Comparative Assessment Of Microbial Load Of The Dose Depended Irradiated Crab Meat Under Cold Preservation | 4744
ISSN: 2155-952X

Journal of Biotechnology & Biomaterials
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Comparative Assessment of microbial load of the dose depended irradiated crab meat under cold preservation

3rd World Congress on Biotechnology

Arshad Keethadath, Sudha Kappalli, A. A. Mohamed Hatha, P.T. Aneesh, A. K. Helna and G. Anilkumar

Posters: Agrotechnol

DOI: 10.4172/2155-952X.S1.020

Irradiation has, of late, been recognized as a potential tool to improve the shelf life and safety of meat and meat products by restraining the pathogenic and spoilage microbes. The present study attempts to make comparative assessment of the microbial load of the various tissues of the edible crab, Scylla serrata after a dose - dependent irradiation and subsequent storage at freezing temperature (-20 0 C). The tissues such as hepatopancreas, muscle and gills were irradiated at 0.5, 1.0 and 2.0 kGy using 10meV gamma rays at a dose rate of 3.8 kGy/h. The irradiated sample tissues were examined for the presence of microbes soon after irradiation (0 days) and after preservation at -20 0 C at various time intervals of 7, 14, 21 and 28 days. The data on the microbial population were compared with those of non-irradiated controls maintained simultaneously. The microbial load showed statistically significant ( P < 0.001) decrease in all the irradiated samples irrespective of their irradiation dosage and the types of tissues compared to those of the controls; and the decrease in the microbial load of the tissues irradiated with a dosage of 1.0 kGy is statistically comparable to those of the tissues that received 2.0kGy throughout the duration of the experiment (28 days), signifying that the radiation dosage of 1.0 kGy could be considered as the optimum dosage of preservation of the crab meat for at least four weeks. Our comparative analysis further showed that microbial load (due to irradiation) of each type of tissue has a specific pattern of microbial load irrespective of irradiation doses ((0.5, 1kG and 2kG) and time intervals (0, 7, 14, 21 and 28 days); maximum microbial load was noticed in gills, intermediate level in hepatopancreas and minimum level in muscles. The present paper also discusses the possibility to optimize of the irradiation dose to preserve the crab meat under 0 level microbial loads.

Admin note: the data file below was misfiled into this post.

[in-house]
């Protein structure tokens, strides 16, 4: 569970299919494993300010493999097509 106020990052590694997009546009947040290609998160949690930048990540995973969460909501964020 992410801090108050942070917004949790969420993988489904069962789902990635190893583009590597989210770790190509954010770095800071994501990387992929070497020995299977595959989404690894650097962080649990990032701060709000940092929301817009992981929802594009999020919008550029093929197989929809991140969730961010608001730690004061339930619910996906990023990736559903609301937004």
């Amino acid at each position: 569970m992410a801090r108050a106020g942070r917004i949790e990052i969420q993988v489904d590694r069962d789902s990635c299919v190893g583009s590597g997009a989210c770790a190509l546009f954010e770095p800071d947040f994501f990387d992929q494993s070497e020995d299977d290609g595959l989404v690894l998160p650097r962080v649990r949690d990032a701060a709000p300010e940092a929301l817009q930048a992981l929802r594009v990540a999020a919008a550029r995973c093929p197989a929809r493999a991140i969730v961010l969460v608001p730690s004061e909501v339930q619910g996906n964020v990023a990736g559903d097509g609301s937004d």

Arshad Keethadath has been doing research on the topic ?The effect of irradiation on crustaceans with special reference to edible crabs? under the UGC-MANF Fellowship program. He has been worked as Project fellow under the DAE project, Govt. of India during the period from 2009-2012. He has 13 publications in the proceedings/abstract volume of National/international conferences. He has also presented a paper on DNA Fragmentation in irradiated tissues in an International conference held at Bharathiyar University, Coimbatore in 2011.